Honestly, it is what it is... a nostalgia-based console for less than fifty bucks. And if you see it for fifty bucks, that's too much. The console is really only worth $30-$40. It does its best to marry modern convenience (wireless controllers) with the vintage design of the console and the original, retro graphics but fails in a few key areas. And maybe it's because I'm spoiled with the precision of other consoles and their wireless controllers and smooth menu navigation, but it just seems like the developers could have done...more.
When I opened the box, there was a general sense of disappointment about the size of the console (a feeling most women can understand). The Atari Flashback unit itself is roughly the size of a Nintendo Wii console. Anyone who remembers the original Atari, probably holds just as dear as I do, the memory of its enormous clunkiness. The console was huge...and so was almost everything in the 80's. So the tiny scale of the Flashback console only served as a harsh reminder that what I was playing was nothing but a tribute...a cheap, modern adaptation scaled for convenience of storage and mockery of the young.
My first issue arose with the wireless controllers. It felt awesome to hold that joystick in my hand again (that's what she said) but when I flipped it over to install the batteries (not included), I was greeted with a teeny little screw holding the battery cover in place. At this point, if you've already had a couple of cocktails in aticipation of playing a little drunken Asteroids, you're just screwed (no pun intended). So, then I had to set off in search of a tiny little phillips head screwdriver...you know, the kind they specifically manufacture for these annoying battery covers. I rummaged through an old toolbox and managed to dig out an ancient, rusted screwdriver with a small enough tip to do the job. As a bonus, I discovered the screwdriver had somehow become magnetized and when I unscrewed the ridiculously small screws, they clung to the screwdriver and I managed not to lose them forever.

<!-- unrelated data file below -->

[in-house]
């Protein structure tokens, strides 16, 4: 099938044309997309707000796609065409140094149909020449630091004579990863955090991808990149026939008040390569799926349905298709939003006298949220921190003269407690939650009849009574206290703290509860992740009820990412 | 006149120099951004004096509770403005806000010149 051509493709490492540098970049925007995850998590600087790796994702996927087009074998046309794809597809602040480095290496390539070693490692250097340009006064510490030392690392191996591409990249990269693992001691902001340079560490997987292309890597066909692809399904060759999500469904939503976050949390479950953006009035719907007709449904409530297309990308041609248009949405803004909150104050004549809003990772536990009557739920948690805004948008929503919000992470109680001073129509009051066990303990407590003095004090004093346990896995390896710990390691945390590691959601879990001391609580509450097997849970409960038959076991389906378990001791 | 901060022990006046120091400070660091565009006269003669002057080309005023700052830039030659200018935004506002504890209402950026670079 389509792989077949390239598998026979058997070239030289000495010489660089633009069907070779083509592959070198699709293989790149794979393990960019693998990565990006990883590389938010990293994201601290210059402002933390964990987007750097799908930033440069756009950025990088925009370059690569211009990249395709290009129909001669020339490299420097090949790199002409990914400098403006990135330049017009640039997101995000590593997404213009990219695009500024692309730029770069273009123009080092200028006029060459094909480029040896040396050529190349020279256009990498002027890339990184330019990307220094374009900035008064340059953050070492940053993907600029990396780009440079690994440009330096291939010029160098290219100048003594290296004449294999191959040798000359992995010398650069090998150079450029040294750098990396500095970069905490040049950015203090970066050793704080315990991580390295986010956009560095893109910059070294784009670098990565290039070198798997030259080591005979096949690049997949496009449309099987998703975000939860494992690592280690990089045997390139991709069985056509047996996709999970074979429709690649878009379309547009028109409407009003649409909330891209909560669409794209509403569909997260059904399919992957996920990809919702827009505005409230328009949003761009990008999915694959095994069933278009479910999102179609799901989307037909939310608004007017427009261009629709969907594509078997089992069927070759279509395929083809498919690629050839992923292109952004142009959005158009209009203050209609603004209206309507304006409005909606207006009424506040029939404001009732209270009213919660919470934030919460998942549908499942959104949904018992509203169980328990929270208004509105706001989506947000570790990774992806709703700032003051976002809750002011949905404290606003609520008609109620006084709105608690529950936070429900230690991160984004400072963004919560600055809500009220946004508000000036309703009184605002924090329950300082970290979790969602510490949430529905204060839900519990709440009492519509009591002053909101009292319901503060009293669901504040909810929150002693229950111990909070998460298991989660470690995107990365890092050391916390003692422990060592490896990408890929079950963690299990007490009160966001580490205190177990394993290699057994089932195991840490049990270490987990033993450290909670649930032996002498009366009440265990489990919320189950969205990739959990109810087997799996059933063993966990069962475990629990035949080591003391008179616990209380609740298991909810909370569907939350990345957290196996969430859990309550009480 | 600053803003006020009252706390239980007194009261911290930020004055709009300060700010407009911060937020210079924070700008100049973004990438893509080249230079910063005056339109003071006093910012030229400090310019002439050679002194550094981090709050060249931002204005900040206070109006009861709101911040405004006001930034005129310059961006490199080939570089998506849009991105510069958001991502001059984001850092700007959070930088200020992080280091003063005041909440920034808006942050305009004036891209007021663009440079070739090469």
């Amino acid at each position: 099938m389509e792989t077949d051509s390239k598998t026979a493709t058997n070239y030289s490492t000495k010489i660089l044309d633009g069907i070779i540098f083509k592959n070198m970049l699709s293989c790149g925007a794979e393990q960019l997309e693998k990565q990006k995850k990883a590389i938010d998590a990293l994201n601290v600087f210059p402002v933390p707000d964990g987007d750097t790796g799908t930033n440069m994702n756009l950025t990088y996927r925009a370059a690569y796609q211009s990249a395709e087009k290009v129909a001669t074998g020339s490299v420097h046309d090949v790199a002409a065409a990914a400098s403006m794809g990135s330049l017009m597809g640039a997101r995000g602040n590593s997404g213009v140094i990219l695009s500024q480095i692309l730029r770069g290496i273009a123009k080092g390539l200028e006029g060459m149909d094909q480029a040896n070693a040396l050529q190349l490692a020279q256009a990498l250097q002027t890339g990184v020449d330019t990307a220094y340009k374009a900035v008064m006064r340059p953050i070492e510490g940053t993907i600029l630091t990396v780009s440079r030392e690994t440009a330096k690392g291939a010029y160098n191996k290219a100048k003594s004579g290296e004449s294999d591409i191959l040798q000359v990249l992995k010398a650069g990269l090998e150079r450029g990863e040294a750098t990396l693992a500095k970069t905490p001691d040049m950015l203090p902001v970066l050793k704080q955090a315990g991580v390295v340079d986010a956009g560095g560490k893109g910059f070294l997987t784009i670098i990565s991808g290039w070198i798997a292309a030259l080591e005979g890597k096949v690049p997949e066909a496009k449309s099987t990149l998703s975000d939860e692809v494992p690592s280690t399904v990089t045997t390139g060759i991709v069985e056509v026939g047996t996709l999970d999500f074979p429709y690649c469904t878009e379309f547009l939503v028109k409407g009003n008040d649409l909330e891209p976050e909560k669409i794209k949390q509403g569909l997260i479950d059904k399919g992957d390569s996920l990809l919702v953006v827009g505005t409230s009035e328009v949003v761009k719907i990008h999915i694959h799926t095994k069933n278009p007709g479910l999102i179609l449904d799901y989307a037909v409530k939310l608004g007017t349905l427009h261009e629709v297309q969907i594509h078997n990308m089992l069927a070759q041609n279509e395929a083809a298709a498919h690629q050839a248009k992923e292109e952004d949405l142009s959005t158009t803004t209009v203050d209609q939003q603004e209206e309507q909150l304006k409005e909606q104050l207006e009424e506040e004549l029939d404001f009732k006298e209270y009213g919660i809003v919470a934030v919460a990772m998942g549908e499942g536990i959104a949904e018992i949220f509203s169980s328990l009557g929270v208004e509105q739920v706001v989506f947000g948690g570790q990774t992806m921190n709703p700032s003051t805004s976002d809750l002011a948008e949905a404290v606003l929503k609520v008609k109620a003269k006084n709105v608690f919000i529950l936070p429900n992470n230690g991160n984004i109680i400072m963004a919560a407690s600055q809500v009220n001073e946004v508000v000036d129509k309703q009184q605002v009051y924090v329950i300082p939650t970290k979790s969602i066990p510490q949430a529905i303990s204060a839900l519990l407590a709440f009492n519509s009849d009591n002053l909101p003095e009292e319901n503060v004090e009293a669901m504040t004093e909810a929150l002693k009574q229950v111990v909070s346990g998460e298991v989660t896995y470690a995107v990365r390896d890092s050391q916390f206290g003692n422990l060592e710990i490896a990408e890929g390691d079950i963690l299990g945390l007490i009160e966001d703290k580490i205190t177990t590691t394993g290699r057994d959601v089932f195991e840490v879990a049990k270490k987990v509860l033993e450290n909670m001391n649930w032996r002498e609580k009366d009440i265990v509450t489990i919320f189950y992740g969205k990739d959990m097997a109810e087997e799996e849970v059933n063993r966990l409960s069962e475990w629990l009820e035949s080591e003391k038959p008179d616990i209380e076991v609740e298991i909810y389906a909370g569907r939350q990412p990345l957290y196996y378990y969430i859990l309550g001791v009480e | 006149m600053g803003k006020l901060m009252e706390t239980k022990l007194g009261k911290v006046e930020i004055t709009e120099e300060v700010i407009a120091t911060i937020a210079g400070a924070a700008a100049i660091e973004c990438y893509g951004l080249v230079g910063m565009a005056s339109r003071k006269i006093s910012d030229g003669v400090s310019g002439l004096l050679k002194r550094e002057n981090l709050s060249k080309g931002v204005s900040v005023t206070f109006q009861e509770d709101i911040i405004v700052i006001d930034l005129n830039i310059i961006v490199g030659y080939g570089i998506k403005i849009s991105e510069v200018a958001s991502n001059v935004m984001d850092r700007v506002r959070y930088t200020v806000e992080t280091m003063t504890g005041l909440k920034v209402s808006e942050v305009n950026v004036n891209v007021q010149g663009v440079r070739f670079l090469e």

So with the batteries installed in the controllers and the console hooked up to my LED television, I fired it up. When you turn on the console, it takes you straight to the game menu. All 75 games are listed in alphabetical order and you navigate the menu using the joystick to scroll down and to the side and the "fire" button to select the game. Naturally, I went straight for Space Invaders. The game actually loaded very quickly and without issue. Of course, there were none of those pesky 3D graphics for the processor to prepare while you stare blankly at a "LOAD" screen, reading some tip about how to reload your weapon or blow something up over and over. So that was nice.
My second issue arose ...with the wireless controller! As I began to play the game, I quickly became frustrated as my little ship wouldn't budge or fire as the alien invaders descended ever closer to the earth. The ship would jerk and occasionally fire off a shot but I lost two consecutive games before I finally figured out the problem; I was sitting in a chair and the console was on the floor. I moved a footstool in front of the television and placed the console on top. I discovered that if the sensors in the wireless controllers are not perfectly on level with the tiny sensor in the front of the console, you will not be able to play. You can hook up wired controllers, but they are not included in the set. If you plan on buying this console, I recommend picking up the wired controllers. Although moving the console did a lot to improve the wireless controller's capabilities, the controllers still seemed to fall in and out of contact with the console way too frequently. As I would try to move from one side of the screen to the other, the ship would stop suddenly or I would try to fire and it wouldn't. When I tried to play Asteroids, the controller's failings became a little too annoying and I gave up.
I was extremely disappointed that Pac-Man and Frogger weren't included in the game bundle. It seems strange to me that a company would go to the trouble of creating an Atari console and not spend the money to license two of the most popular games of the era. I would happily shell out the money for a scale replica with preloaded games and the ability to download more games to an internal drive. Unfortunately, the Flashback lacks that ability and will only ever have the 75 games already loaded. But, as I said, it is what it is. Nothing will ever truly recapture the original Atari 2600. But with some wired controllers and a few friends, this Atari Flashback will provide you with a great night in!
Full List of Games:
Demons to Diamonds
Fun with Numbers
Off The Wall
Return to Haunted House
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